Here in Lorient, the air raids had become less frequent, but only because there was little left to destroy.  There was almost nothing left of the city itself, although… the entertainment area… was still only slightly damaged.  The U-boat bunkers and the other fortress-like military installations in the harbor area were still intact, but when we arrived at the storage barracks to retrieve our belongings, we found that the entire building had been burned to the ground…  Our dress uniforms and other personal possessions… were severely damaged by the fire.  We picked through the charred remains for the precious little bits we could salvage…[522]


The Kriegsmarine issued them new dress uniforms, but whereas many of his crewmates wanted to show off their new dress uniforms to the few prostitutes left in Lorient, Göbeler chose to spend his money on luxury goods to bring home on his furlough.  The night before his furlough was to begin, Göbeler went out drinking with his friends to celebrate his birthday.  The X.O. joined them.  He and fifteen of his crewmates went to get on a train in Lorient.  The station was no longer standing, but the tracks continued to function. They had a six-hour-long stopover in Paris… Once they arrived at Metz, the group of sixteen U-505 crewmen split up to go their separate ways. A quarter of a day later, Göbeler arrived in Kassal, which “had been devastated by an air raid the night before,” and after another three hours he arrived in his hometown of Bottendorf.[523]

Neighbors showed up for his welcome-home reception, many of whom gave him food and precious ration stamps. Göbeler learnt one of his friends had been killed on the Eastern Front.    A cousin and another friend had been murdered by Tito’s guerillas in the German-occupied Kingdom of Yugoslavia after they had surrendered.    Another cousin had died in North Africa near the Egyptian port-city of Mersa Matruk. Göbeler explained to readers, “Despite the losses, we still believed in victory and trusted our nation’s leadership.  This faith lasted right up until the end.”[524]

His return trip to base was complicated by an air raid that damaged “the rail network west of Frankenburg.” Once again, Göbeler’s father had to arrange for a special locomotive for Göbeler…  In this case, he paid a repairman… to get an old locomotive in working order. Göbeler missed his train at Metz and the next one would not get him to Paris in time for him to reach Lorient by the deadline, so he would face court-martial unless he got an official called the Bahnhofs Kommandanteur (Train Station Commander) to stamp his leave papers, but he had to stand in a queue with hundreds of Heer soldiers who were in the same predicament. With his dark blue uniform, he stood out against the soldiers in their gray-green uniforms, and… they let him skip ahead in line and even helped him with his luggage.  The train was an hour-and-a-half late and was full of soldiers… There was no way he was going to board that train, but a friend from the 2nd U-boat Flotilla who… was already aboard the train recognized him. The friend lowered his window and took Göbeler’s bag. A soldier on the train platform put his hands together and gave Göbeler  a boost to climb through the window. Göbeler expressed his gratitude… and only then noticed the man’s chest was festooned with medals… On November 24th, Göbeler finally made it back to Lorient and met his new commandant, Oberleutnant zur See Harald Lange.[525]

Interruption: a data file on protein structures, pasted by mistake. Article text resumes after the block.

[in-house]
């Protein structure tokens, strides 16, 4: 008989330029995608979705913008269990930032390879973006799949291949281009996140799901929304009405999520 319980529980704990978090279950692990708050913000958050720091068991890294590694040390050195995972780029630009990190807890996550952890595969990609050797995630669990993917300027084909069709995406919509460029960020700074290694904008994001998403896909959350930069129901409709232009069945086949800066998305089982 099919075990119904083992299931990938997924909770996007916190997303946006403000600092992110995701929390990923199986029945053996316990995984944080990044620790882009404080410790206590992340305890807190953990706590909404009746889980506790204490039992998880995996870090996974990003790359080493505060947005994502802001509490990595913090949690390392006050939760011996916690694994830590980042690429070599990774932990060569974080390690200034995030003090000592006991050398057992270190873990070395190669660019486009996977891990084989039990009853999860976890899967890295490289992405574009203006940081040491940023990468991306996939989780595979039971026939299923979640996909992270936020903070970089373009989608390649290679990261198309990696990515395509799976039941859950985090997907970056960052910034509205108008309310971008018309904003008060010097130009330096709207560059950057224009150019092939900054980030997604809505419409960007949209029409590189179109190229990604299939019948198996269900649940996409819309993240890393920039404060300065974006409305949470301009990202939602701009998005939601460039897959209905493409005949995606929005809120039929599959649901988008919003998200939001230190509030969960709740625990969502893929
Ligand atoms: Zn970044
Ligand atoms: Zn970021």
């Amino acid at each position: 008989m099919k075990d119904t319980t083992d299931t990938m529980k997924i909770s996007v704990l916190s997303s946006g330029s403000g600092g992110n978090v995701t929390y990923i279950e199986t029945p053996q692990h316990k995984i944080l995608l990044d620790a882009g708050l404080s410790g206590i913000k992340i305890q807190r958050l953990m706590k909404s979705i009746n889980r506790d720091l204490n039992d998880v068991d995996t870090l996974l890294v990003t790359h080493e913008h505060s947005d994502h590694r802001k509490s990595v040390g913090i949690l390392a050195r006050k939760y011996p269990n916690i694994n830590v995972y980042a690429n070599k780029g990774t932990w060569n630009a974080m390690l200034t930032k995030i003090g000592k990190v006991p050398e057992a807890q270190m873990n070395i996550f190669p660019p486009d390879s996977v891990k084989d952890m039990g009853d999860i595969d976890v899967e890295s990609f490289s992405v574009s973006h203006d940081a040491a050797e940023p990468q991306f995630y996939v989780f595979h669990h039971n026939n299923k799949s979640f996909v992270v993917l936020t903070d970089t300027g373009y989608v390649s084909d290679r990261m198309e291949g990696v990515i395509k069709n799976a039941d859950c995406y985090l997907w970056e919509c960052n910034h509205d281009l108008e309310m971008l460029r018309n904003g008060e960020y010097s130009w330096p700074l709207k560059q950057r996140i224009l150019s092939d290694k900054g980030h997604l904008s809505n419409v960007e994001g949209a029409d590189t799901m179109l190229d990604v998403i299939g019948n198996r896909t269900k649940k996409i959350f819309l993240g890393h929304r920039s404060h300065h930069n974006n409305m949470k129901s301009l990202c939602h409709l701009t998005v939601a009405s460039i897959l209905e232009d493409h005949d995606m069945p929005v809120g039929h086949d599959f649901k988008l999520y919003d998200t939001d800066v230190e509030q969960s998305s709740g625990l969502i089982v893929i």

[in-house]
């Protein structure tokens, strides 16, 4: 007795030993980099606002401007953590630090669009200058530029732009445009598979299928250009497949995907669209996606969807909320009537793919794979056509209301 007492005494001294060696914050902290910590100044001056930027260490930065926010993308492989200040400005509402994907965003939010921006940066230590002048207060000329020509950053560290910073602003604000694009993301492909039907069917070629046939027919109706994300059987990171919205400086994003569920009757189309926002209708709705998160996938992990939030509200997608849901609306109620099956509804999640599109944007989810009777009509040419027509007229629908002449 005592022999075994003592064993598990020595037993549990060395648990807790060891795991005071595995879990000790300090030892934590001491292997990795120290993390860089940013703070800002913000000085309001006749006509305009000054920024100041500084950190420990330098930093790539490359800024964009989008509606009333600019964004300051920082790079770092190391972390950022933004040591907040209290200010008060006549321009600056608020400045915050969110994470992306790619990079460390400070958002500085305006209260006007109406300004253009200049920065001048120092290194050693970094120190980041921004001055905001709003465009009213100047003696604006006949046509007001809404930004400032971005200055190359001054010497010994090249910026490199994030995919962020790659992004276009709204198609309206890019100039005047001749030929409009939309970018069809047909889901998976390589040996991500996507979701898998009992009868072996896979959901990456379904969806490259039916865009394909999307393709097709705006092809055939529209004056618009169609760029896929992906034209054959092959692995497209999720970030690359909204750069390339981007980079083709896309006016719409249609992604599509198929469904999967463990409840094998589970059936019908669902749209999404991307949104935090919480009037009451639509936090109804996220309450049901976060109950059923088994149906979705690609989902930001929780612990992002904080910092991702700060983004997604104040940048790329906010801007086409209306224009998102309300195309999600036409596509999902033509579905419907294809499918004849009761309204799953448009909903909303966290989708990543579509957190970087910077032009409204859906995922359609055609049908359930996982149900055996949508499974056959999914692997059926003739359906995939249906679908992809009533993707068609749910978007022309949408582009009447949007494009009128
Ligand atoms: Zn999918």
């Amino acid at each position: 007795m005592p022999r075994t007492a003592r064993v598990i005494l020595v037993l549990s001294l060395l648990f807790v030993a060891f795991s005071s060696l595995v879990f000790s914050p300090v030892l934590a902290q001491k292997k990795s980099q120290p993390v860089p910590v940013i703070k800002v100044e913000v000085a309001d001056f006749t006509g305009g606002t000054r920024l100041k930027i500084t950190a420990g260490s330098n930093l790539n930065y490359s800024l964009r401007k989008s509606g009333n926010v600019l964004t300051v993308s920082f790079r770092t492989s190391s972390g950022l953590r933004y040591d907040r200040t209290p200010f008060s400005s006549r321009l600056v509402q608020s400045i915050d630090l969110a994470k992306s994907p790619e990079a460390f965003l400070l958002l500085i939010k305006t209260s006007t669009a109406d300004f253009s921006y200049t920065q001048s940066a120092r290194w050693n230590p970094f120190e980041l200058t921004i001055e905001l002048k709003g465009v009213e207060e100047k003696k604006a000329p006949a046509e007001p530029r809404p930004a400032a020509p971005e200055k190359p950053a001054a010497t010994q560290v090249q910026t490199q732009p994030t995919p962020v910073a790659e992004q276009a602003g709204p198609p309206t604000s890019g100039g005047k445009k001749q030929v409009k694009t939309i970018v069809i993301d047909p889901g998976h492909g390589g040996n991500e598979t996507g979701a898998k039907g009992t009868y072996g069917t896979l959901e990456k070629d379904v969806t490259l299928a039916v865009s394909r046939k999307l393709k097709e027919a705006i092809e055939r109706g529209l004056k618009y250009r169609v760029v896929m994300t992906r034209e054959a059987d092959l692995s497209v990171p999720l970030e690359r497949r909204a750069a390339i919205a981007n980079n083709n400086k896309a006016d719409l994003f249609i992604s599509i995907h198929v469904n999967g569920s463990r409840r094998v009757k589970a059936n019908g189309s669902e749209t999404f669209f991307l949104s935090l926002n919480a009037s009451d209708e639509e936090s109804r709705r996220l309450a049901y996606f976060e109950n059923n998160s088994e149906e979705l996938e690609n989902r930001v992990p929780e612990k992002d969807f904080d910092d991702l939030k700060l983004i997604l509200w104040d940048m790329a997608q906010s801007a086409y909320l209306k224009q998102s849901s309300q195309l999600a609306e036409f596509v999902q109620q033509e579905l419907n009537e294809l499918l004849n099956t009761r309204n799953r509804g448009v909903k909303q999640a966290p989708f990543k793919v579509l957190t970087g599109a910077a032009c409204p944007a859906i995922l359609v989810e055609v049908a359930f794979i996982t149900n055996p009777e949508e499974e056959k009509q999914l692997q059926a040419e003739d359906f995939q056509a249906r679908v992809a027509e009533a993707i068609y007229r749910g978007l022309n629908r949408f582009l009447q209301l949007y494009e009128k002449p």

[1] Hans Jacob Göbeler with John Vanzo, Steel Boats, Iron Hearts: A U-boat Crewman’s Life aboard U-505. New York City, New York: Savas Beatie (2005), p. 62

See also Timothy P. Mulligan, “A Community Bound by Fate: The Crew of U-505,” Hunt & Kill: U-505 and the U-Boat War.  Edited by Theodore P. Savas.  New York City, New York: Savas Beatie LLC (2004), pages 32 and 328 Endnote 20

[2] James E. Wise, Jr. U-505: The Final Journey. Annapolis, Maryland: Naval Institute Press (2005), pages 7 and 10

See also Mulligan, “Appendix B: U-505 Combat Chronology,” Hunt & Kill, p. 227

See also Hans Joachim Decker, “404 Days! The War Patrol Life of the German U-505,” United States Naval Institute Proceedings, March, 1960, Volume 86/3/865, p. 39

[3] Daniel V. Gallery, Twenty Million Tons Under the Sea: The Daring Capture of the U-505. Annapolis, Maryland: Naval Institute Press (1956, 2001), p. 161

[4] Mulligan, “A Community Bound by Fate: The Crew of U-505,” Hunt & Kill, p. 31

[5] Gallery, pages 161 and 162

See also Göbeler, pages 61 and 62

[6] Gallery, pages 161 and 162

[7] Gallery, pages 175, 176, 205, 206-213, 233, and 306

[8] Gallery, pages 156 and 158

[9] Mulligan, “A Community Bound by Fate: The Crew of U-505,” p. 31

See also Wise, p. 6

[10] Mulligan, “A Community Bound by Fate: The Crew of U-505,” p. 31

[11] Mulligan, “A Community Bound by Fate: The Crew of U-505,” p. 31

See also Wise, p. 6

[12] Mulligan, “A Community Bound by Fate: The Crew of U-505,” p. 31

[13] Mulligan, “A Community Bound by Fate: The Crew of U-505,” p. 31

[14] Mulligan, “A Community Bound by Fate: The Crew of U-505,” p. 31

See also Wise, p. 6

[15] Mulligan, “A Community Bound by Fate: The Crew of U-505,” p. 31

[16] Mulligan, “A Community Bound by Fate: The Crew of U-505,” p. 31

See also Wise, p. 7

[17] Mulligan, “A Community Bound by Fate: The Crew of U-505,” pages 31 and 238 Endnote 18

[18] Mulligan, “A Community Bound by Fate: The Crew of U-505,” p. 32

See also Wise, p. 7

[19] Mulligan, “A Community Bound by Fate: The Crew of U-505,” p. 32

[20] The Free French forces were French Army and Navy units that had been overseas (in the French colonies) when the French Government capitulated to Nazi Germany and did not recognize the legitimacy of Vichy France, a puppet regime the Germans had left in place.

[21] Mulligan, “A Community Bound by Fate: The Crew of U-505,” p. 32